FIG. 3 illustrates, in block digram form, a preferred random access memory embodiment constructed in accordance with the principles of the present invention and suitable for use in the signal processor of FIG. 1; and
FIGS. 4 and 5 illustrate tables depicting the operation of the embodiment of FIG. 3.
Referring to FIG. 1, a digital signal processing section of a television receiver is shown. In this embodiment of the present invention, the broad arrows shown in the drawing figure represent parallel lines of digital information which couple digital words of a plurality of bits from one element to another. Video signals are supplied from a source of video signals 10 which may comprise, for instance, a video detector in the television receiver. The video signals are applied to an analog to digital converter 12, which converts the analog video signals to digital signals in the form of successive eight-bit words, for instance. The digital signals are applied to the input of a digital comb filter 14, which separates the signals into separate luminance (Y) and chrominance (C) components. The digital comb filter 14 may be constructed to operate as described in the article "Digital Television Image Enhancement" by John P. Rossi, 84 SMPTE at 545-51 (1974). The separated Y signal is applied by way of a delay element 16 to an input of an adder 30. The delay τ of the delay element 16 is chosen to substantially match the delay encountered by a vertical detail signal as it is processed by a combination bandpass and lowpass filter network 20, which is coupled between the C output of the comb filter 14 and a second input of adder 30. The bandpass/lowpass filter 20 may be constructed as described in concurrently filed U.S. patent application Ser. No. 319,061, entitled DIGITAL SIGNAL SEPARATION FILTERS. The bandpass/lowpass filter 20 produces a bandpassed chrominance signal at one output, which may be applied to the input of chrominance signal processing circuitry (not shown). The bandpass/lowpass filter 20 also produces a lowpass filtered vertical detail signal at a second output, which is applied to the adder 30, and to the input of a gate 22. The adder 30 combines the vertical detail signal with the combed luminance signal to produce a restored luminance signal. The restored Y signal is applied to one input of an adder 32, where a vertical peaking signal component is added to the restored Y signal. The resulting peaked Y signal is then coupled to luminance signal processing circuitry (not shown).
When the gate 22 is closed in response to the application of a control signal to its control input, it operates to couple vertical detail signals to the address inputs of a nonlinear detail signal processing random access memory (RAM) 40. The RAM 40, operating in the read mode, produces an output word for each digital word of vertical detail information applied to its address inputs. The data words stored in addressable locations of the RAM cumulatively define the nonlinear vertical detail transfer characteristic of cored, peaked and pared regions described previously and illustrated graphically in block 40 of FIG. 1. The output words of the RAM 40 comprise peaking signal information, which is combined with the restored Y signal by adder 32.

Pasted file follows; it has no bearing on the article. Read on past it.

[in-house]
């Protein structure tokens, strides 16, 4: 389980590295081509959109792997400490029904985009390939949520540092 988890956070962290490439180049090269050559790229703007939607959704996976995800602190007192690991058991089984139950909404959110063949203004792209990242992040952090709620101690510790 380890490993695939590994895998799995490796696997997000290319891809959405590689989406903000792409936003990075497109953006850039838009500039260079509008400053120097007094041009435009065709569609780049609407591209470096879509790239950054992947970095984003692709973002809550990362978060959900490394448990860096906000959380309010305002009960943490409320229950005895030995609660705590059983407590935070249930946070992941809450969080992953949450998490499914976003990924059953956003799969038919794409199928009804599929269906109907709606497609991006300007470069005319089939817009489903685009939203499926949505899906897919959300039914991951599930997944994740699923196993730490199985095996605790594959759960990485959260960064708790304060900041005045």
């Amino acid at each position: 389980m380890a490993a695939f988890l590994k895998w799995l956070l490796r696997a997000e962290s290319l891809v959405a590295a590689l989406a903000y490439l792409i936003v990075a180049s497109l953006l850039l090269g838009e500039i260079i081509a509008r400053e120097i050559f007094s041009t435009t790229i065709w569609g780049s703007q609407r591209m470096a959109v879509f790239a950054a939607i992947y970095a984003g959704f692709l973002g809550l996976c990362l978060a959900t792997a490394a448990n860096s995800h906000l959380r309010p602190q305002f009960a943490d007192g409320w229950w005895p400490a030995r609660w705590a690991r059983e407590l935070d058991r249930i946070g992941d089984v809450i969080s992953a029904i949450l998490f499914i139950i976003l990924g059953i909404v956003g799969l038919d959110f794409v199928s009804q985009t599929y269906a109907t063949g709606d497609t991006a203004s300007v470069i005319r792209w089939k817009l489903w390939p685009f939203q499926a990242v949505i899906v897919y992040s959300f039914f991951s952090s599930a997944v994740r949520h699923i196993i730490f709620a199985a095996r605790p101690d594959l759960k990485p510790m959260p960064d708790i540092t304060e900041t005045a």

The transfer characteristic of the detail signal processing RAM 40 may be altered by changing its stored data in response to a user control. A control word generator 52, which may comprise a remote control unit or digital control device on the television receiver, produces a control word under user control. The control word generator is coupled to an input of a microprocessor system 50. The microprocessor system 50 has a data output bus 62 coupled to the data input of a buffer memory 56, an address bus 64 coupled to the input of a gate 54 and the address inputs of the buffer memory 56, a control line 58 coupled to the control input of gate 22, and a control line 60 coupled to the control input of gate 54 and the read/write control inputs of RAM 40 and buffer memory 56. The output of gate 54 is coupled to the address input of RAM 40, and the output of buffer memory 56 is coupled to the data input part of RAM 40.
When the arrangement of FIG. 1 is receiving active video information for display on the television kinescope, the control multiplexer section of the microprocessor system 50 produces a signal level on line 60 which opens gate 54 (i.e., gate 54 passes no signals), and maintains RAM 40 in its read mode. The control multiplexer section of the microprocessor 50 also produces a signal level on line 58 which closes gate 22 to apply vertical detail information signals to the address inputs of RAM 40. The RAM 40 produces translated vertical detail signals at its output in accordance with the transfer characteristic defined by the array of data stored in the RAM.
When the user adjusts the peaking control of the television receiver, the value of the control word produced by the control word generator 52 will change. This change in the control word value is sensed by the microprocessor through a polled or priority interrupt, for example. The microprocessor is programmed to operate upon the control word value to generate a new table of values for the RAM 40. The new table of values defines a new transfer characteristic for the vertical detail processing RAM 40 which is a function of the control word. The new data table is stored in the buffer memory 56 by way of data bus 62, whle the buffer memory is addressed by signals on address lines 64 under control of an address counter section of the microprocessor 50. The signal on control line 60 maintains the buffer memory 56 in a write mode as the new data table is loaded into the memory.